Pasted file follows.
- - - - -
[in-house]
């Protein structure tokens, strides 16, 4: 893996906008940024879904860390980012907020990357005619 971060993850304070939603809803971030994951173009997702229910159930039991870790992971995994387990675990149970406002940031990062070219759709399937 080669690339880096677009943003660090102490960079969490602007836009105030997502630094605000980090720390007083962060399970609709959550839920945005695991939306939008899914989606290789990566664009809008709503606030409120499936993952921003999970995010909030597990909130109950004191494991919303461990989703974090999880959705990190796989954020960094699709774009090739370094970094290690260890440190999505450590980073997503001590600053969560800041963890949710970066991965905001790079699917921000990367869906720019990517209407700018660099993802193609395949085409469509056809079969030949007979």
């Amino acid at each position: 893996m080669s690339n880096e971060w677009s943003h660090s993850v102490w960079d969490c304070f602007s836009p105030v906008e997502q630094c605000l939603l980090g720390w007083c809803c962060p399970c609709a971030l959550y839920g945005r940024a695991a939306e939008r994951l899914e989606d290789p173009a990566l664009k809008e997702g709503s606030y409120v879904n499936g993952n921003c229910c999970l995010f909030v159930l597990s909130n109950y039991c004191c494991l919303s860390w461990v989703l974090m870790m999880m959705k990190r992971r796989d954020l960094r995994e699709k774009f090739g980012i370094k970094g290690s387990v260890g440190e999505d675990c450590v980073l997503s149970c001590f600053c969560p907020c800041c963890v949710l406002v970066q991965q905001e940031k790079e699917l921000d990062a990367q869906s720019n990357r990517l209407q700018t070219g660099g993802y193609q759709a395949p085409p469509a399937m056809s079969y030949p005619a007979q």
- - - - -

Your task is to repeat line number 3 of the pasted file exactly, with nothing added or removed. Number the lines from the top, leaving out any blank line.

């Amino acid at each position: 893996m080669s690339n880096e971060w677009s943003h660090s993850v102490w960079d969490c304070f602007s836009p105030v906008e997502q630094c605000l939603l980090g720390w007083c809803c962060p399970c609709a971030l959550y839920g945005r940024a695991a939306e939008r994951l899914e989606d290789p173009a990566l664009k809008e997702g709503s606030y409120v879904n499936g993952n921003c229910c999970l995010f909030v159930l597990s909130n109950y039991c004191c494991l919303s860390w461990v989703l974090m870790m999880m959705k990190r992971r796989d954020l960094r995994e699709k774009f090739g980012i370094k970094g290690s387990v260890g440190e999505d675990c450590v980073l997503s149970c001590f600053c969560p907020c800041c963890v949710l406002v970066q991965q905001e940031k790079e699917l921000d990062a990367q869906s720019n990357r990517l209407q700018t070219g660099g993802y193609q759709a395949p085409p469509a399937m056809s079969y030949p005619a007979q």